("UPDATE: Verizon Wireless Unveils Shared-Data Plans," published at 9:47 a.m. EDT, misspelled Vodafone in the fifth paragraph. The correct version follows:)
--Verizon Wireless to offer plans to allow devices to share data
--Charges flat fee for data and fee per devices on the plan
--New plans encourage data usage, further move away from unlimited data
By Thomas Gryta
Verizon Wireless lifted the curtain on its long-awaited shared-data plans that allow users to put additional devices under one umbrella.
The plans will offer unlimited voice and messaging and a block of data for a flat cost, plus a fee for each device that will be drawing on that data. Such plans, which encourage increased data use by making it easier to add devices such as tablets, also increase the carrier's grip on paying for data that was once offered on an unlimited basis.
Rival AT&T (T) has also eliminated unlimited data plans and is expected to offer a similar plan that draws from one bucket of data. Sprint Nextel Corp (S) continues to offer unlimited data for people on its network. T-Mobile offers an unlimited plan, but throttles, or slows, users when they cross a certain usage threshold.
Sprint has said it will continue to offer unlimited data, while executives at T-Mobile have questioned the usefulness of multiple consumers drawing from one data bucket.
Verizon Wireless, a joint venture of Verizon Communications Inc. (VZ) and Vodafone Plc (VOD), will launch the "Share Everything Plans" on June 28. They will allow users to cover up to 10 devices under one contract.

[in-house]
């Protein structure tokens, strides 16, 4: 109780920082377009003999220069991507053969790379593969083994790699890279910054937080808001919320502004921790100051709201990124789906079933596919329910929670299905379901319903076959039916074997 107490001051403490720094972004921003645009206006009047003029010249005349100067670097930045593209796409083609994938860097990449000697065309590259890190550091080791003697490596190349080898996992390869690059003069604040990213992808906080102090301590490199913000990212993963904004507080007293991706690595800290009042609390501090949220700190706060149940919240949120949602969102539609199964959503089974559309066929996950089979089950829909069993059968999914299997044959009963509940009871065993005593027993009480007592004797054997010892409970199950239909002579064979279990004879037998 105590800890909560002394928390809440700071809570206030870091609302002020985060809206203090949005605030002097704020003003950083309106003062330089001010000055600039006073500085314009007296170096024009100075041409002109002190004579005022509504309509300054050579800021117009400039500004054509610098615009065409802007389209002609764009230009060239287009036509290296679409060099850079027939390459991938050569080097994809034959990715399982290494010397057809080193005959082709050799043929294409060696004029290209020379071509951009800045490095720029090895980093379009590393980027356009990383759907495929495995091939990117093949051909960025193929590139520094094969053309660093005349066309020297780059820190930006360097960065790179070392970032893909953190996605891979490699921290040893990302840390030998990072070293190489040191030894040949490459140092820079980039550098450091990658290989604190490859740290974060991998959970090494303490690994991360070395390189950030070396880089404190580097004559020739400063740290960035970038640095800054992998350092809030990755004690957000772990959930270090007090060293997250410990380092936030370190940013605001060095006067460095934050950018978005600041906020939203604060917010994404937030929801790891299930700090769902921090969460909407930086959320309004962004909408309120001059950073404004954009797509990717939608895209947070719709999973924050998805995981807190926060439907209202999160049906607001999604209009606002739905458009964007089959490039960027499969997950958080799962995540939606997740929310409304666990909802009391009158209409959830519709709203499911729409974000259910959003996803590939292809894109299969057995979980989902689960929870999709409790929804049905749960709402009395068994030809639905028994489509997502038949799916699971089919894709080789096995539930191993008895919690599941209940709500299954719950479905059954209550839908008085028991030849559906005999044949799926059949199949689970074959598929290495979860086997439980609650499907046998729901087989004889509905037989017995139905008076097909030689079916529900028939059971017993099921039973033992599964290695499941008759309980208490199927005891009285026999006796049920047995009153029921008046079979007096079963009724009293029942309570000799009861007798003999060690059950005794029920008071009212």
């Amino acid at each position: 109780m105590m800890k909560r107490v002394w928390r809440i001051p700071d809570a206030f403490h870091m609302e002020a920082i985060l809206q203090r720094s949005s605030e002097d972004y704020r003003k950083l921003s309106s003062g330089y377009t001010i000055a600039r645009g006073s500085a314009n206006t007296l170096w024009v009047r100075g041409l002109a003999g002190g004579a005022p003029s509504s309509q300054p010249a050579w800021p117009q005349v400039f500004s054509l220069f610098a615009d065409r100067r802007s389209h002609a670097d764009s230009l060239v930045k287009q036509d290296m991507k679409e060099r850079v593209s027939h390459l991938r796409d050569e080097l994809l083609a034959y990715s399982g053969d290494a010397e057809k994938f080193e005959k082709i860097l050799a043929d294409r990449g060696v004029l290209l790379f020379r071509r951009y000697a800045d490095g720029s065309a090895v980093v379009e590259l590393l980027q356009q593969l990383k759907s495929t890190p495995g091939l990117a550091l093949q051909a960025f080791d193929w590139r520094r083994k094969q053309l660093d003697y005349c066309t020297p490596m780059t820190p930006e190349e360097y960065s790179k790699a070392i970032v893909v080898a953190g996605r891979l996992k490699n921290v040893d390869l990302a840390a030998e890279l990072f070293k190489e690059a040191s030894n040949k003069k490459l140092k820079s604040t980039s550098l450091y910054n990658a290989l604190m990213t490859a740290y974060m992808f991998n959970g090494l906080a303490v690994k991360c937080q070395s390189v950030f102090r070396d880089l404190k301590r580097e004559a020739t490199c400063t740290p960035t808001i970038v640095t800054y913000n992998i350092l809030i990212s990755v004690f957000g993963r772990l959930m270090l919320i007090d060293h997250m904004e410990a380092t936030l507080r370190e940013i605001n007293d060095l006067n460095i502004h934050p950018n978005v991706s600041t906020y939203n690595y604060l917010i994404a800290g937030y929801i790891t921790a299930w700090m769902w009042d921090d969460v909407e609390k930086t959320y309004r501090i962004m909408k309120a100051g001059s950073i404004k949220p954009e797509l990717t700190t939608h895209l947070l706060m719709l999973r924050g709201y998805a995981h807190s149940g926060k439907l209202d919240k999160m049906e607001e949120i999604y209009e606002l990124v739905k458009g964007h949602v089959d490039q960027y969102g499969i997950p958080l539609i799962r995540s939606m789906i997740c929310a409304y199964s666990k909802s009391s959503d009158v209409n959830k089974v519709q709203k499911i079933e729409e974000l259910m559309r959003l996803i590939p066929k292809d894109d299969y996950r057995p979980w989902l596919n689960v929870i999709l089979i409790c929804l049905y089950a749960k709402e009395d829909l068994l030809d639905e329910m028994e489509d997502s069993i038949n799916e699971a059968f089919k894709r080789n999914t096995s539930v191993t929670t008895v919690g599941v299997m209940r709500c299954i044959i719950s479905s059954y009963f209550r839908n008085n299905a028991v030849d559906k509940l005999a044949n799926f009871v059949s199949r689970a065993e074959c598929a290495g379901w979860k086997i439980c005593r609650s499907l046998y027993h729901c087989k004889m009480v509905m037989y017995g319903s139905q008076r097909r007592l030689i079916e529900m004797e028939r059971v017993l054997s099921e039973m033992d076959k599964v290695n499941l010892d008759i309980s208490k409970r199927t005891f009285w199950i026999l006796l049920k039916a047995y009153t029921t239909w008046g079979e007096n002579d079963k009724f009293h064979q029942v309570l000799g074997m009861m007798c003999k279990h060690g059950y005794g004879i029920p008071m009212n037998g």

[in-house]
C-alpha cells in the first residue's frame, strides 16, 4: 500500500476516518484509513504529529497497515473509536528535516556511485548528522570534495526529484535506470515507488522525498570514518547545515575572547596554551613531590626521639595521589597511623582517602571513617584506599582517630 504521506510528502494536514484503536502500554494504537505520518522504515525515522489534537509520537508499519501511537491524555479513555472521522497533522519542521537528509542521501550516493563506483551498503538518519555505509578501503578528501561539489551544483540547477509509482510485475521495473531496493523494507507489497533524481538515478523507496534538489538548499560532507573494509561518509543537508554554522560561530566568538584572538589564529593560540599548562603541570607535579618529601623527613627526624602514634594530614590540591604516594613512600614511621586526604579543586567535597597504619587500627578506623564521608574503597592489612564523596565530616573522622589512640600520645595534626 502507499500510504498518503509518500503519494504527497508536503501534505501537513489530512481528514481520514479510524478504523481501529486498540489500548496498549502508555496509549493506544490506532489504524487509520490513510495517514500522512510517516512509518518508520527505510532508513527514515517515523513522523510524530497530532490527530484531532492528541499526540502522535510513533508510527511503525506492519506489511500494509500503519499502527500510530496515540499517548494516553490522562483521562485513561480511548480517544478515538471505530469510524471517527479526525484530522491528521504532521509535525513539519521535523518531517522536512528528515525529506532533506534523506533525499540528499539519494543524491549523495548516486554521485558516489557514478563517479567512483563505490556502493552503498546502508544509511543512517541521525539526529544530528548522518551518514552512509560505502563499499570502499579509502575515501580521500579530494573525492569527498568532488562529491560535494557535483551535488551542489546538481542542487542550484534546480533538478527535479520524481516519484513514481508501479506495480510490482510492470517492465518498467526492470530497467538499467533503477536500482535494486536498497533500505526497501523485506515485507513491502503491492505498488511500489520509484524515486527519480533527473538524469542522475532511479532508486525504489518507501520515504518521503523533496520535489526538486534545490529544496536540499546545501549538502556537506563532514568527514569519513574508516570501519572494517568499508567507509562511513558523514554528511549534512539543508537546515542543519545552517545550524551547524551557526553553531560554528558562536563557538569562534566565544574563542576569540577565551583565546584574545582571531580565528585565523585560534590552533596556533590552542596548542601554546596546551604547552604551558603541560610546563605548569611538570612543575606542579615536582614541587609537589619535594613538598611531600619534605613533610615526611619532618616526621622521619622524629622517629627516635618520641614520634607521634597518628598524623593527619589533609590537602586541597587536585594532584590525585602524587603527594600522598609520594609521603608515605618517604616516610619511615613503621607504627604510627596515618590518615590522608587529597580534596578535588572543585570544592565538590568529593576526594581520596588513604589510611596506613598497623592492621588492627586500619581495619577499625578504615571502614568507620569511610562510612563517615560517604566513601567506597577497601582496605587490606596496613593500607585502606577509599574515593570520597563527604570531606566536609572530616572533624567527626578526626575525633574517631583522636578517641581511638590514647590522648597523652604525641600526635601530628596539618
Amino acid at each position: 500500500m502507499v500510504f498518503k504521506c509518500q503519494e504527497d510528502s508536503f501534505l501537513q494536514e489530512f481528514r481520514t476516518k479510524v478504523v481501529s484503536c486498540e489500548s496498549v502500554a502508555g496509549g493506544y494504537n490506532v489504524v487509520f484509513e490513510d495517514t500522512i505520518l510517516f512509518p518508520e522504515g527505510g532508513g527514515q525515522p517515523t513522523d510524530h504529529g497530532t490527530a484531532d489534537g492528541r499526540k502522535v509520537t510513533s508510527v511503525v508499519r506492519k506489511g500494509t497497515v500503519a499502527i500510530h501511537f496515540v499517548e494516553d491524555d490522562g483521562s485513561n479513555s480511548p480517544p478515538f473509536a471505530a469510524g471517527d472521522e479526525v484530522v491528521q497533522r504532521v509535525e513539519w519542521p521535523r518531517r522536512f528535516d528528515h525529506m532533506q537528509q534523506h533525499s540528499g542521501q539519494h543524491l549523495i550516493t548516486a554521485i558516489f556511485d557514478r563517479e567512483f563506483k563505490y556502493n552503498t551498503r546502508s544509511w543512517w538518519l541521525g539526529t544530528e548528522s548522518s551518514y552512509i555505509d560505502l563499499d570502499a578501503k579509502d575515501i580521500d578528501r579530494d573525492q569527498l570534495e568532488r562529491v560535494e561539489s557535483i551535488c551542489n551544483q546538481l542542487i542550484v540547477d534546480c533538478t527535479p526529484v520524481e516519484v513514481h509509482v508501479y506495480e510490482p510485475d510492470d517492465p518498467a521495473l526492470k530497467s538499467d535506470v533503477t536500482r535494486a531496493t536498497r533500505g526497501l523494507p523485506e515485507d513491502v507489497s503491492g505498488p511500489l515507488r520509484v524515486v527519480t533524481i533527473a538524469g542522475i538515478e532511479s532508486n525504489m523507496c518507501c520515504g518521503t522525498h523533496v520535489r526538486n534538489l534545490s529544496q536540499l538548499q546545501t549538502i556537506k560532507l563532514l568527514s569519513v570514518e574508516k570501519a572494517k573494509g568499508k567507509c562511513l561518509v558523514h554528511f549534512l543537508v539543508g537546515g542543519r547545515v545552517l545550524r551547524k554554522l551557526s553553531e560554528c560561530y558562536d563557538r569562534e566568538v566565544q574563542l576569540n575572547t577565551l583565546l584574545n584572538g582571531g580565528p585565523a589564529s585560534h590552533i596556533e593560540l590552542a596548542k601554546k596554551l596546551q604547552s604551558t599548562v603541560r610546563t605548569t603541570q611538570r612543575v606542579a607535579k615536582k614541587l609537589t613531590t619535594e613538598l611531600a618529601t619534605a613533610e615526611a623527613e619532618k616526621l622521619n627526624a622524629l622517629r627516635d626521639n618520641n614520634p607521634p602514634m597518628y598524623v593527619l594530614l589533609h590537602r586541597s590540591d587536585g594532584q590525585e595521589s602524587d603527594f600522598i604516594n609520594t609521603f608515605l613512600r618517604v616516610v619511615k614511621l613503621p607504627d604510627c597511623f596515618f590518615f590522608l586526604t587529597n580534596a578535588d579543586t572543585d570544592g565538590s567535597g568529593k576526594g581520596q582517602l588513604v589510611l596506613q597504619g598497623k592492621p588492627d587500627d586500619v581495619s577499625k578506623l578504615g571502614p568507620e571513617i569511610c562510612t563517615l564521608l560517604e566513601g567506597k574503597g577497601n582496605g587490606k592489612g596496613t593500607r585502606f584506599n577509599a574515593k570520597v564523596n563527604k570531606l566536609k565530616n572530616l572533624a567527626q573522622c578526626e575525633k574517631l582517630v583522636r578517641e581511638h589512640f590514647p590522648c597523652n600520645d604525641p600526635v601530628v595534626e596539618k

The data plans begin at $50 a month for 1 gigabyte of data and range up to 10 gigabytes for $100 a month. The monthly device fees for smartphones are $40, basic phones are $30, laptops are $20 and tablets are $10.
There is no additional charge to turn applicable devices into a Mobile Hotspot.
There will be no fee or contract extension for current subscribers to move to the new plans.
Verizon Wireless currently offers a 2-gigabyte data plan for $30 monthly, and 5 gigabytes for $50 monthly. Some of Verizon's customers still remain on unlimited data because they never changed their plans. Verizon has said that such customers cannot keep those plans if they want to upgrade their device with a subsidized one.
If they choose to pay full retail price for a new phone, usually hundreds of dollars more, then customers can keep their unlimited plan. For example, a 16-gigabyte iPhone 4S from Apple (AAPL) has a retail price of $649.
--Melodie Warner contributed to this story
Write to Thomas Gryta at firstname.lastname@example.org